Spring Babies

Spring is here, and that means baby animals cavorting through backyards. Baby animals are about as heart-warming as mammals can get, and that’s a deliberate act on nature’s part. Round faces, big eyes, short noses, and large foreheads are the hallmark of babyness, and those features are deliberately meant to instill attraction and protection in adults so that we will attach and nurture those babies, ensuring survival of the species. We are genetically engineered to think babies are cute, whether they’re human or bunny. This is the entire rationale behind Persian cats and teacup dogs.

 Dogs and cats we know and love, but what do we do when we find a wild baby animal all alone? They’re no less adorable than that puppy or kitty, and no one on your street has a baby squirrel or fox or raccoon, so why not keep it and raise it as your own?

  1. It may not be abandoned
  2. It may be sick or carrying something harmful (squirrels and prairie dogs carry bubonic plague; groundhogs can carry hepatitis). 
  3. You have no idea how to feed it to keep it healthy.
  4. It’s a wild animal. No matter how much you love it and how tame it might get, the call of the wild is too strong. It will try to return to nature but won’t know how, because it hasn’t been raised with others of its kind. They will not respond to it. Your animal won’t know how to fend for itself, find food, hide from predators, and has a high chance of dying miserably. Or it may attack you, your pets, or your children.

So what should you do if you find a baby animal all alone?

Different animals require different approaches. The best thing to do is just wait, and watch. Some babies are left alone during the day, and mom comes back every few hours to check and feed. Baby bunnies nest in tall grass, so finding them alone in brush is normal. While you shouldn’t randomly handle wild babies, few mothers will abandon them just because you touched them. The mother may not like your smell, but their need to nurture is too strong. 

If you find a bird with no feathers, or the beginnings of them, put the bird gently back in the nest if possible. If it’s fluffy with feathers, leave it alone. Birds mature in 2-3 weeks, and it’s probably ready to leave.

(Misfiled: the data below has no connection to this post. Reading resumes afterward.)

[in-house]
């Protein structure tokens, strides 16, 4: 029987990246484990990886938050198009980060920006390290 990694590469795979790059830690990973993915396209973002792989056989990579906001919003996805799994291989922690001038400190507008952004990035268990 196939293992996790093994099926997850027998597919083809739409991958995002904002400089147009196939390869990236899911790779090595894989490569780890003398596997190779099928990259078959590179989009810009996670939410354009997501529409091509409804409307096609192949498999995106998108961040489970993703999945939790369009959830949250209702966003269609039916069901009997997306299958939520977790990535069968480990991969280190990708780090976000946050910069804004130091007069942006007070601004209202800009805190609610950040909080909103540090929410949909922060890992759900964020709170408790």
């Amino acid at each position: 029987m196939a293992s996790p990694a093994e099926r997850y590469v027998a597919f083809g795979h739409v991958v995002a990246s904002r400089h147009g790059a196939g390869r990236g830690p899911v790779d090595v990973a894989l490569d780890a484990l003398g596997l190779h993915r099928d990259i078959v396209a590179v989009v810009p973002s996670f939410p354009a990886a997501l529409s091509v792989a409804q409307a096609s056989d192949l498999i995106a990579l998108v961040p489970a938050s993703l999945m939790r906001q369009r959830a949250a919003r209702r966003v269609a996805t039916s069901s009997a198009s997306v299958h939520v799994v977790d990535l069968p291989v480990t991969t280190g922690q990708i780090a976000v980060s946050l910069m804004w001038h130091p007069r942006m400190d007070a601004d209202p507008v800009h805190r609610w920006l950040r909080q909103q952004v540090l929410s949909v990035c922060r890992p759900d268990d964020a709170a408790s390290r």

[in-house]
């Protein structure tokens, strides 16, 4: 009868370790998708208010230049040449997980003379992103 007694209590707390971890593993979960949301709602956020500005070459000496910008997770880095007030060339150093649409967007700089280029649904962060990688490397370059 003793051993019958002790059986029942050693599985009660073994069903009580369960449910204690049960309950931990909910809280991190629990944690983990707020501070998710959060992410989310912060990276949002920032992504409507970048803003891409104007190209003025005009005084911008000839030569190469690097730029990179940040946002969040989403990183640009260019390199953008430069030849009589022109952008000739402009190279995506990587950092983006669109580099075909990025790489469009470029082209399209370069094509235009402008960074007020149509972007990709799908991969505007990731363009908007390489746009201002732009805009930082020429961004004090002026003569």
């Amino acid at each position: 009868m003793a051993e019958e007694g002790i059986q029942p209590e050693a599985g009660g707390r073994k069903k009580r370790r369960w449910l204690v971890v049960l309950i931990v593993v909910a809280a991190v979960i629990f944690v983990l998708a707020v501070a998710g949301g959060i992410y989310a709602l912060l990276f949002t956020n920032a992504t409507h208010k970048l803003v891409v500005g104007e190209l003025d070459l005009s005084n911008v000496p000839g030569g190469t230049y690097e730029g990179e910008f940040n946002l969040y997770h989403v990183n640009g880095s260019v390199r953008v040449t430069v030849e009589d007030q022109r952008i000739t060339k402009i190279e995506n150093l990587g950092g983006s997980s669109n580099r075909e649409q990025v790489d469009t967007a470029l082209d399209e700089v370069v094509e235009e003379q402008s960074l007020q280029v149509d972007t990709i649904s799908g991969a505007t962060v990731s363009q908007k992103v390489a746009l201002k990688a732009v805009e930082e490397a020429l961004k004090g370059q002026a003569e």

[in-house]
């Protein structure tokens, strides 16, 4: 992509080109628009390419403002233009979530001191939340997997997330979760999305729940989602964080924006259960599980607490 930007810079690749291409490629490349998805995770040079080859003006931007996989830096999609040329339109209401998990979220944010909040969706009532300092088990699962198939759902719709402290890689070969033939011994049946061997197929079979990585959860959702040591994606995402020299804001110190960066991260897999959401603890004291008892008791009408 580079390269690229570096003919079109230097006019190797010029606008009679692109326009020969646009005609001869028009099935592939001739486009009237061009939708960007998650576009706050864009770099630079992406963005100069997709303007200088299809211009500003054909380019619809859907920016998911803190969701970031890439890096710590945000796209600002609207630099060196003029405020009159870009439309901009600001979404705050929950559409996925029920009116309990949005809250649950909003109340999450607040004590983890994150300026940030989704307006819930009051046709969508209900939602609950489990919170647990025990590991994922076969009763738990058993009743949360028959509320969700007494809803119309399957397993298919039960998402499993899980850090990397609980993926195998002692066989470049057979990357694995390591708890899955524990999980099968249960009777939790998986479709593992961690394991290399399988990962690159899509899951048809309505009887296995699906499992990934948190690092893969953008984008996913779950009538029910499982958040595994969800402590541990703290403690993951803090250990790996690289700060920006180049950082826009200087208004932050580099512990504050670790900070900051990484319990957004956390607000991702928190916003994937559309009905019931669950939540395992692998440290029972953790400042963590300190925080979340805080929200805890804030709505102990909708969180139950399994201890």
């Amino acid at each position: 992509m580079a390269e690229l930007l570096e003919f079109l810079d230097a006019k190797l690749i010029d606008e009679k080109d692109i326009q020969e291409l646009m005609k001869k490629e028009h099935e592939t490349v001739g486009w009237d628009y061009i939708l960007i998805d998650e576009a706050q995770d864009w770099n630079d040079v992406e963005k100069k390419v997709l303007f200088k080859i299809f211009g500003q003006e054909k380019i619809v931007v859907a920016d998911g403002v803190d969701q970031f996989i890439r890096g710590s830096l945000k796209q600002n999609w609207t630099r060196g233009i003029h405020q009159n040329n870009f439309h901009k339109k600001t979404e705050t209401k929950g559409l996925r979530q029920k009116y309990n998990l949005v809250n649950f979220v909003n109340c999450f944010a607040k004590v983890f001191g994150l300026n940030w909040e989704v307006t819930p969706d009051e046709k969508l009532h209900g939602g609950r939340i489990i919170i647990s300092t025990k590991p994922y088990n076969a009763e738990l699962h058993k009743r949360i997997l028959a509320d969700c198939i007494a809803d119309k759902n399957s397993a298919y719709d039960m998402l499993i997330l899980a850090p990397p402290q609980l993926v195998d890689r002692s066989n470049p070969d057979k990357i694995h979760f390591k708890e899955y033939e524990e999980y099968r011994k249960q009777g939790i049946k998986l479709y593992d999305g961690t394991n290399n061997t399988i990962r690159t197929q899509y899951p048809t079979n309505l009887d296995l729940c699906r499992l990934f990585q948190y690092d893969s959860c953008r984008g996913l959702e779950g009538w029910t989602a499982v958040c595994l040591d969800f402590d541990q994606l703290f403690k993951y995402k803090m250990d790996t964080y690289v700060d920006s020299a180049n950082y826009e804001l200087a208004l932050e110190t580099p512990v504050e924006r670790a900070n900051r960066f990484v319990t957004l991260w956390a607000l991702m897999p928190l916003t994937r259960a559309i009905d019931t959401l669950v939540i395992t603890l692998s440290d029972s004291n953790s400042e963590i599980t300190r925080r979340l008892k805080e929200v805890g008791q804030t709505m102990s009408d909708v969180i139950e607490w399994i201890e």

Deer: If it is wandering around and crying, leave it alone. Mom will return. If it’s moving about and distressed, call rescue.

Squirrels: if it’s got a bushy tail and is playing and climbing, leave it alone. If it’s tiny, give mom a chance to find it. If mom hasn’t returned by nightfall, put it in a warm box and call for help.

Fox: If they’re happy and playing, they’re fine. Call for help if they look weak or sickly.

Raccoons and skunks: DO NOT handle raccoons or skunks, as they have a very high rate of rabies. If in doubt, place a laundry basket over the baby and place a weight on top. Mom will flip the basket to get her baby back.

Rabbits: Baby rabbits may be left alone for hours at a time. Mark the spot with an X of yarn. If mom comes back, she’ll disturb the string. 

Possums: if a possum is more than 7” long, it’s old enough to be on its own. If smaller, call for help. Possums are marsupials, not mammals. They need pouches and don’t feed like a “regular” baby. 

Do not attempt to rehabilitate wildlife by yourself. In many cases, it’s illegal to do so. Call the police department, or the Department of Energy and Environmental Protection Dispatch  at 860-424-3333, and they’ll send someone out.

For a safer approach to wildlife and animal rescues, check out these books!